Coach Dave and I during a timeout at Lewis University.
A little backstory on me: By the age of 5, I had a knack for computing numbers well beyond my years: To this day, I remember the look on Mrs. Moran’s face when I walked up to her on the second day of first grade and proceeded to show her I completed all the problems from the entire book
. It was more “what the hell do I give this kid to do the rest of the year” than impressed. Point being, from that age leading up to college, everyone had told me that I was going to do something big in the mathematical field.
Once I got to college and realized calculus needed far more than my natural ability to computer numbers, I found myself for the first time ever wondering “what am I going to do with my life?” A few years later, I found myself going to community college part-time and working full-time for a prepaid wireless company. I was salaried for 26k a year with full benefits, which after working part-time for all my life felt like a lot of money (it isn't). I was working towards my associate’s degree, but truth be told, I had gotten no further in figuring out what my goals were. There wasn’t a lot of drive, and I was pretty much going through the motions.
In the early 2000’s, social media was just starting to get off the ground. Due to this, the NCAA had not started putting restrictions on recruiting through the use of social media. So when I posted a 2 ½ minute video of some clips from playing USAV BB ball on my Myspace profile, Coach Dave reached out asking if I’d be interested in playing for him at Newbury.
How many people can say they found their college through Myspace? I laugh at the absurdity of it every time it crosses my mind.
When I first told my dad about Newbury, he was concerned about the debt and was concerned I was only focused on volleyball. I remember the turning point for him being when Dave talked about the standard which his athletes were held. His minimum GPA was well above the school’s requirement, he had weekly meetings with each individual player to discuss how classes were going, and that he knew it was important that we excelled off the court as much as we excelled on it. He would push us to be the absolute best we could be.
Over the next few years, that’s exactly what Dave did. I would come into his office and tell him about a B I got and he’d challenge me on why I didn’t get an A. He pushed me to settle for nothing less than my best every day – and he’d rip me a new one if I didn’t give it.
One specific memory comes to mind from practice. He came in all excited to do a drill he called the UCLA drill. The idea was you put your 6 players in serve receive, and someone on the other side would hit an aggressive serve. The moment we put the ball back over, we had to rotate and receive another serve. We were supposed to do this over and over again.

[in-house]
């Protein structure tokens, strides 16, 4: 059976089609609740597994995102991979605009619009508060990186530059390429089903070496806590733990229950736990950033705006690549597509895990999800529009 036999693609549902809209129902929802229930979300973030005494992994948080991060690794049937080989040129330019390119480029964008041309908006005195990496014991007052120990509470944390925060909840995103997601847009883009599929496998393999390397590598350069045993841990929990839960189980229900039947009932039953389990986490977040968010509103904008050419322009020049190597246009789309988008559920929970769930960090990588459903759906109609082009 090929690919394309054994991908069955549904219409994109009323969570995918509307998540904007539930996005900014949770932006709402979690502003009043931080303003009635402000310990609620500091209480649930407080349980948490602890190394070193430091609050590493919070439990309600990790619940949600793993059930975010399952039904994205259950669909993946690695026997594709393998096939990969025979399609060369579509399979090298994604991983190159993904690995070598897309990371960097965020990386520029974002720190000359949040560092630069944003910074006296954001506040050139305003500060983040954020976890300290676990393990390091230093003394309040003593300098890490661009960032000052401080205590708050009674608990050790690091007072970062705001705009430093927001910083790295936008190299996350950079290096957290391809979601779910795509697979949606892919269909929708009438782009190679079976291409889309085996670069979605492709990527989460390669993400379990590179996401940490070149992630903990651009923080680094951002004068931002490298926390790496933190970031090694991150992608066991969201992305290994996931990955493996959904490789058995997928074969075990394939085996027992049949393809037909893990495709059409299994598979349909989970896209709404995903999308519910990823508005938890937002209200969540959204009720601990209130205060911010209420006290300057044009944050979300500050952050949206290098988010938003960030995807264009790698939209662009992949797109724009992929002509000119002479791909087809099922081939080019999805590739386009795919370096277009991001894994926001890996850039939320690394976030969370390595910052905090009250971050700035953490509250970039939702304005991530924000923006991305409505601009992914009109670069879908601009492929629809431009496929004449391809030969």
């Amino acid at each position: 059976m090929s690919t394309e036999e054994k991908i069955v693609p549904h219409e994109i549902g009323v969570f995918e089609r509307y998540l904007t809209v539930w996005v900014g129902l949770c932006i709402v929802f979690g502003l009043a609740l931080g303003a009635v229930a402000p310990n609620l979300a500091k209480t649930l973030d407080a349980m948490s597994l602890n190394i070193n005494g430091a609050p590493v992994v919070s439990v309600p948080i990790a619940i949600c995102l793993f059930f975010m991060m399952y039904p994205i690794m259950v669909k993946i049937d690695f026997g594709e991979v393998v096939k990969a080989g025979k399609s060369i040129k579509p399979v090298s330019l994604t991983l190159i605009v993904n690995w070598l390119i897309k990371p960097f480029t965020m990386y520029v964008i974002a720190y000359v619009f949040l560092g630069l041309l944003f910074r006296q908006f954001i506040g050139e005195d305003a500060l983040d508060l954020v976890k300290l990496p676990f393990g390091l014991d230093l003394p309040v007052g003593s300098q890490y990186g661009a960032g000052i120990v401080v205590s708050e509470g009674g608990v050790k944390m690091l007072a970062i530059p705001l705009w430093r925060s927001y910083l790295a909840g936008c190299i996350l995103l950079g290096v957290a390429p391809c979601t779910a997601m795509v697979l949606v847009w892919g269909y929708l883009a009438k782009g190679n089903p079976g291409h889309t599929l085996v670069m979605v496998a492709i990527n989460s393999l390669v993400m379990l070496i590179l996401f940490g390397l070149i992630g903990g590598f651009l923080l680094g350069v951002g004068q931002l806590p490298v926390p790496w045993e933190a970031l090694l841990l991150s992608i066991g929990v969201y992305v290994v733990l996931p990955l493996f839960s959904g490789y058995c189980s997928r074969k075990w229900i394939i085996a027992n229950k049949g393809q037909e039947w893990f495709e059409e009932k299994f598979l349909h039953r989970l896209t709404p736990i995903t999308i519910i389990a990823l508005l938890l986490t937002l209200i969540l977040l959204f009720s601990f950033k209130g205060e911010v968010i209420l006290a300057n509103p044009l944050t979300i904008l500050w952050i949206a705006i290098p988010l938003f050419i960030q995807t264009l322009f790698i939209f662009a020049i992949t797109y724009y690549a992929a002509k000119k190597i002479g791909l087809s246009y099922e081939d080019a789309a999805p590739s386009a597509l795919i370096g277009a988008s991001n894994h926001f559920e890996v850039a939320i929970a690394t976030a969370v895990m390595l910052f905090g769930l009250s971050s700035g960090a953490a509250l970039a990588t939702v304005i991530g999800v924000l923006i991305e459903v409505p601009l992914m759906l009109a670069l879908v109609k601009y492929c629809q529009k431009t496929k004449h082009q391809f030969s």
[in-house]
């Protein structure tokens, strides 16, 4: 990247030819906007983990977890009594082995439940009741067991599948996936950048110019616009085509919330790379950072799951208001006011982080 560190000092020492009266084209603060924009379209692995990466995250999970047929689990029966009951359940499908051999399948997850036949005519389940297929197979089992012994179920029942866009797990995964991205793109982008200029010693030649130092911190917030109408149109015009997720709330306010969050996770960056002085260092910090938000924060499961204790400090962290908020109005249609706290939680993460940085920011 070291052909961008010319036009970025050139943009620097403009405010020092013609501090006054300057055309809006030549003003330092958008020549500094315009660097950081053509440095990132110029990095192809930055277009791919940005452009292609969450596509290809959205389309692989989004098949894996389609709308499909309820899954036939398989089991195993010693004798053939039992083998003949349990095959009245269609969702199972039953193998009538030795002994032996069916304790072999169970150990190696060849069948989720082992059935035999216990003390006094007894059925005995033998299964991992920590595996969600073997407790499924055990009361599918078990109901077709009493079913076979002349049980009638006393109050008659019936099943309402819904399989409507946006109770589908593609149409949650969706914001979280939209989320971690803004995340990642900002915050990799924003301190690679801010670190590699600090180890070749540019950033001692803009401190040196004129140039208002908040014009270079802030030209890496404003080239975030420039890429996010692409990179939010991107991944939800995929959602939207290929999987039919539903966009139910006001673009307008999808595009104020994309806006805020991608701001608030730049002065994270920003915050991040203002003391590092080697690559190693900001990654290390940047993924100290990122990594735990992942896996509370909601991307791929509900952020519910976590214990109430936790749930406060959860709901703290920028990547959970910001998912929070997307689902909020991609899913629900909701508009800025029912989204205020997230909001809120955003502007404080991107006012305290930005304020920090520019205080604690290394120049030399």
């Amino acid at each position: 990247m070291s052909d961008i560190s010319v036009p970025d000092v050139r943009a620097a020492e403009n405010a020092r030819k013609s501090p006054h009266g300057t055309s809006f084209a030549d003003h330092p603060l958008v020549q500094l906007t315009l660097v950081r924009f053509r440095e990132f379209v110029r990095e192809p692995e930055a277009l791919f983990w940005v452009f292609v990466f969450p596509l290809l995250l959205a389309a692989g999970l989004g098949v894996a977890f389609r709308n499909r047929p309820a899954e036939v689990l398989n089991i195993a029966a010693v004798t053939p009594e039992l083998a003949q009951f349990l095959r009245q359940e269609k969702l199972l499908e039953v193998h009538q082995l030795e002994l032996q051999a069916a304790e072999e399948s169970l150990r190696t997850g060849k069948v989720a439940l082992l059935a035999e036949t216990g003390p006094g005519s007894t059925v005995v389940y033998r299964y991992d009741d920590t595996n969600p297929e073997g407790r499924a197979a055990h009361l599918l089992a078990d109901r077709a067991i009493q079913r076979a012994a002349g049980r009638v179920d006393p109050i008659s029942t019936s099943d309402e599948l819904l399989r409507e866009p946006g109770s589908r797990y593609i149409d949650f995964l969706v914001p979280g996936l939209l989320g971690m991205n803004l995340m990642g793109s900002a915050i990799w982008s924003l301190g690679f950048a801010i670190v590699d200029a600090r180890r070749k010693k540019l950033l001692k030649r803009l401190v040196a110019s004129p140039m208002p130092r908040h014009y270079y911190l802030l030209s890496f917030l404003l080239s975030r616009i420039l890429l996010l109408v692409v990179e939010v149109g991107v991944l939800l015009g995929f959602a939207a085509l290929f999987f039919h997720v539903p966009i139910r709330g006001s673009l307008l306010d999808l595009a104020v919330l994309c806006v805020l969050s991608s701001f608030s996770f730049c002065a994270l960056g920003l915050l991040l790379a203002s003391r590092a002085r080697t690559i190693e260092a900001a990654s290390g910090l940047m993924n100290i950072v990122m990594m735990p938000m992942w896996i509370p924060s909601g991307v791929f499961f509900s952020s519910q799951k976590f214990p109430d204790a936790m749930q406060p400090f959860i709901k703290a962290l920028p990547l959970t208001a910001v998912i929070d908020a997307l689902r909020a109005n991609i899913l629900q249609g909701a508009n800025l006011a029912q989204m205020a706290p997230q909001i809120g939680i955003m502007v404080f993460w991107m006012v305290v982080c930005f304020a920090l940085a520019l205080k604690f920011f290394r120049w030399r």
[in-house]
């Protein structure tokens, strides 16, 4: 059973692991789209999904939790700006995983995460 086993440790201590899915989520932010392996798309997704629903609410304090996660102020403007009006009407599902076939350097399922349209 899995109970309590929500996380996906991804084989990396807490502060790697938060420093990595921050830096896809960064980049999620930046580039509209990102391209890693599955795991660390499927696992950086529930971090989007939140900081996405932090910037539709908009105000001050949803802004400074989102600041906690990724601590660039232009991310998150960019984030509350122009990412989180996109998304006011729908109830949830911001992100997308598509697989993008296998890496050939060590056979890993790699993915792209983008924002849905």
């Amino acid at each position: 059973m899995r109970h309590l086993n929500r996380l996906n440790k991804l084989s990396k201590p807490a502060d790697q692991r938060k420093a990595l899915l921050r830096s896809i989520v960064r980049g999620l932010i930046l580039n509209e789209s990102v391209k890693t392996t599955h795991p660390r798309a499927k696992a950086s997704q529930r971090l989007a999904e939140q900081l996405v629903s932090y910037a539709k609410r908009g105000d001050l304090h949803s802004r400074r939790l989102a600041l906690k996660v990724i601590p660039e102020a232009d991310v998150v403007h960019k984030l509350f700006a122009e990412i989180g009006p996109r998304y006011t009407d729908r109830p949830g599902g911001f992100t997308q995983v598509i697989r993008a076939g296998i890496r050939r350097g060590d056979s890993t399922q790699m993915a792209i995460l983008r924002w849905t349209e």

The drill was pure chaos. Pass-set-hit, then everyone trying to get back to serve receive in the new position, figure out who was running what, all while the next serve was flying at you with no patience if you weren’t ready. By the 3rd
rep, everyone was out of order and no one knew who was where anymore. It was an absolute disaster.
I had just finished on the serve-receive side and was with the servers. Dave was upset that the drill didn’t go as planned, and after I missed a jump serve he grilled me about something. I remember turning around and muttering something loud enough so he could hear it, and he went off
Dave didn’t know the X’s and O’s that well, but the man had a sixth sense for the moment I’d lose focus. My players have heard me talk about “controlling the controllables” – Dave was the master of knowing the moment I became distracted from that, and made sure to let me know that it wasn’t an option. I can’t tell you much about what he taught me from a volleyball perspective, but Dave was probably the first coach that really
knew how to get the absolute best effort out of me. I don’t know where I’d be without him, but I can tell you it wouldn’t be as good as it is now.
Above everything else, Dave cared about me as a person. It was evident in every conversation we had. We talked a lot about volleyball, but our conversations transcended the player-coach role. If I had a problem, Dave was there to help. If I found something that interested me, Dave was excited to talk about it with me. There’s a phrase about players willing to run through brick walls for their coaches – there’s no big secret or talent to being the type of coach that gets that fire from their players: You just have to show your players you care.
Dave cared. I would have ran into that wall for him, and I’ll always be appreciative of everything he did for me.
9 years ago today, he was camping with some friends and in a freak accident drowned in a river. He was only 29. Writing this at the age of 32, I find that in death he taught the same lesson that he taught me in life: Don’t take your time here for granted.
I will always be upset about what happened to Dave, but while he was taken from us too soon, the impact he left on me will stay with me for the rest of my days – and I like to think that I can be an echo of his voice for all the lives I had the opportunity to coach. Every time I get to work with athletes and teach them the things he taught me, I can’t help but feel like he’s still here. He may not be present in the flesh, but his legacy will live on long after he’s gone.
Rest in Peace Coach. Thanks for everything.